Born MAY 19, 1931
The skinny preacher stood on a sidewalk in the Fort Greene neighborhood of Brooklyn, holding his Bible. He’d just prayed with four young gang members to become Christians. Then, two leaders of the gang known as the Mau Maus stepped forward. One of them, Nicky Cruz, threatened to kill the preacher.
“You could cut me in a thousand pieces,” the preacher responded, “and lay them out in the street and every piece would love you.”
That initial encounter between the Indiana-born Assemblies of God pastor and the Puerto Rican gang member Nicky Cruz helped establish the title of the book The Cross and the Switchblade, which introduced millions of readers to David Wilkerson.
GOING TO THE GANGS
A few months before that, in February of 1958, David thumbed through a copy of Life magazine during an early morning prayer time, and a picture caught his attention. Not a photo, but a sketch of seven gang members, all teens, on trial in New York for murdering another boy. David felt compelled to try to help them. He sensed it as a call from God, instructing him, “Go to New York City and help those boys.”
The pastor shared the burden with his congregation. They took an offering, raising enough money for a round trip to New York. David made it to the courtroom. When he approached the judge’s bench, policemen took him into custody. For all they knew David was one of the callers who’d threatened the judge’s life. A photographer from the New York Daily News took David’s picture. That photo appeared on the front page of the next day’s news-paper. It gave David clout with gang members when he showed up in their neighborhoods.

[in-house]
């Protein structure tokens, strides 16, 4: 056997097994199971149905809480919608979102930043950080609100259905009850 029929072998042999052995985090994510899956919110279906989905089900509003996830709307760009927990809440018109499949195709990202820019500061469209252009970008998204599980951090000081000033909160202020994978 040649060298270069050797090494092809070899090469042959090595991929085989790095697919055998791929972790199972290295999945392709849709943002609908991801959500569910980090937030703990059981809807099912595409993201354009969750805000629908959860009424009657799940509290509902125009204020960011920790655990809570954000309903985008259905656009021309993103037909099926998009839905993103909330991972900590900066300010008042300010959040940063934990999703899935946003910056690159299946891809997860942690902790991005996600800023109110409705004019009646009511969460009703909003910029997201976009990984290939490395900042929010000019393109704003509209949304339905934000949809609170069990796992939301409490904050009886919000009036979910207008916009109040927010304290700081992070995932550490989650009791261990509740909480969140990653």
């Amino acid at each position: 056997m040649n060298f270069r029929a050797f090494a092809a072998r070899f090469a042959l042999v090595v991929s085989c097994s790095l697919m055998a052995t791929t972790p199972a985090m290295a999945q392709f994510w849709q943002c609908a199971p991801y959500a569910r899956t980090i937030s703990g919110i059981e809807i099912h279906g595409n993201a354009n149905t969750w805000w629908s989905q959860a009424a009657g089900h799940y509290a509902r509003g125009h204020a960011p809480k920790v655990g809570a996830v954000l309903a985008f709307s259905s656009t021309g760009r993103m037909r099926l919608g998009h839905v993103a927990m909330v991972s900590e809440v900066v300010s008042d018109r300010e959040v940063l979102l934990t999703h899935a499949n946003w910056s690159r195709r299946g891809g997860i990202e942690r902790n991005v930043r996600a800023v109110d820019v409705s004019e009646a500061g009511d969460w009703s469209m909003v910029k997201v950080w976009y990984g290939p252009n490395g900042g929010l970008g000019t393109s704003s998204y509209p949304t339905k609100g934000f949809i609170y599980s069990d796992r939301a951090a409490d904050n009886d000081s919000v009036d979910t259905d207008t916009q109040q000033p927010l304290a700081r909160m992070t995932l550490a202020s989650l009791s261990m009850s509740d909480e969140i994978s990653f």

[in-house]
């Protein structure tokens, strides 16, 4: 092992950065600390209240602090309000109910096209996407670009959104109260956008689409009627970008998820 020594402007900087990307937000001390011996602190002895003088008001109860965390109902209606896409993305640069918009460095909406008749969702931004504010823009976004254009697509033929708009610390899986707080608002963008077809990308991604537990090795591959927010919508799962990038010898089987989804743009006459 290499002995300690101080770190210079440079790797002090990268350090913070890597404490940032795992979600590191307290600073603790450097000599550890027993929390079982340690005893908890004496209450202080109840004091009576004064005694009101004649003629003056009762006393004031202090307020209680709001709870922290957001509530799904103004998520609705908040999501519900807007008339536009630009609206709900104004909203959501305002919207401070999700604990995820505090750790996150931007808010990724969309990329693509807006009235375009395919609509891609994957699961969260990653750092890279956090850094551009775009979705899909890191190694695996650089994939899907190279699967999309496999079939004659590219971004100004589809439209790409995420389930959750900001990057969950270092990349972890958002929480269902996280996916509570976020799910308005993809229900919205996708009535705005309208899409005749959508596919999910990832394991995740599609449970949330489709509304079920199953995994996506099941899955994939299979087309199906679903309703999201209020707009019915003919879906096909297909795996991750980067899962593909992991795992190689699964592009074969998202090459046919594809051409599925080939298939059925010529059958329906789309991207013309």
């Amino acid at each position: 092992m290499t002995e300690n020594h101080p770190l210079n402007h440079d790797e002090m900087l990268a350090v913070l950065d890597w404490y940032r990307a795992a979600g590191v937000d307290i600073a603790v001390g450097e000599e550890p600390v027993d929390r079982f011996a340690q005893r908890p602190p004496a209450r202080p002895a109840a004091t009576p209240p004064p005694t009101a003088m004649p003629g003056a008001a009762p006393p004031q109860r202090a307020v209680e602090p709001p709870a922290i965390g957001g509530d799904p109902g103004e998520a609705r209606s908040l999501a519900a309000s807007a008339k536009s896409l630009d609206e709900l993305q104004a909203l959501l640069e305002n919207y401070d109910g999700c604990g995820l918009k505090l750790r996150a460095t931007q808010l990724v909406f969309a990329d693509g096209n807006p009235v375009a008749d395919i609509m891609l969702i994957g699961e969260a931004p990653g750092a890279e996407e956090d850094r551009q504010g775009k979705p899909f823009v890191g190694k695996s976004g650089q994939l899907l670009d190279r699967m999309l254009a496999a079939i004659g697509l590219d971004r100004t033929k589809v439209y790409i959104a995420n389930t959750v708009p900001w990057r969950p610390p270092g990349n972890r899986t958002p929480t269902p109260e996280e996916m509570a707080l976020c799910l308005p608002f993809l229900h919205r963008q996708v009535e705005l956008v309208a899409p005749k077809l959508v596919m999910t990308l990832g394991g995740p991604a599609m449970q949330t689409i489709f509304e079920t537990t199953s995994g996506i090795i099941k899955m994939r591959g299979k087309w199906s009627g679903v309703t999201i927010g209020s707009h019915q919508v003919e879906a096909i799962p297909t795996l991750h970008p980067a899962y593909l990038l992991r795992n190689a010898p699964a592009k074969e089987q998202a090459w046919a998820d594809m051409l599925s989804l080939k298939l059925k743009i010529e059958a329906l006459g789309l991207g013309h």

David couldn’t help the young men whose trial he’d visited, but the burden to reach out to some of America’s neediest youth still burned in his heart. He resigned his church and moved his family to New York. David opened an office out of which to operate what would soon be called Teen Challenge. He held street meetings to help as many drug addicts and gang members as possible. He eventually established a center in Brooklyn to aid addicts in kicking the habit. Among the first to trade their violent lifestyle for the Christian faith were Israel Narveaz and formerly hate-filled Nicky Cruz of the Mau Maus.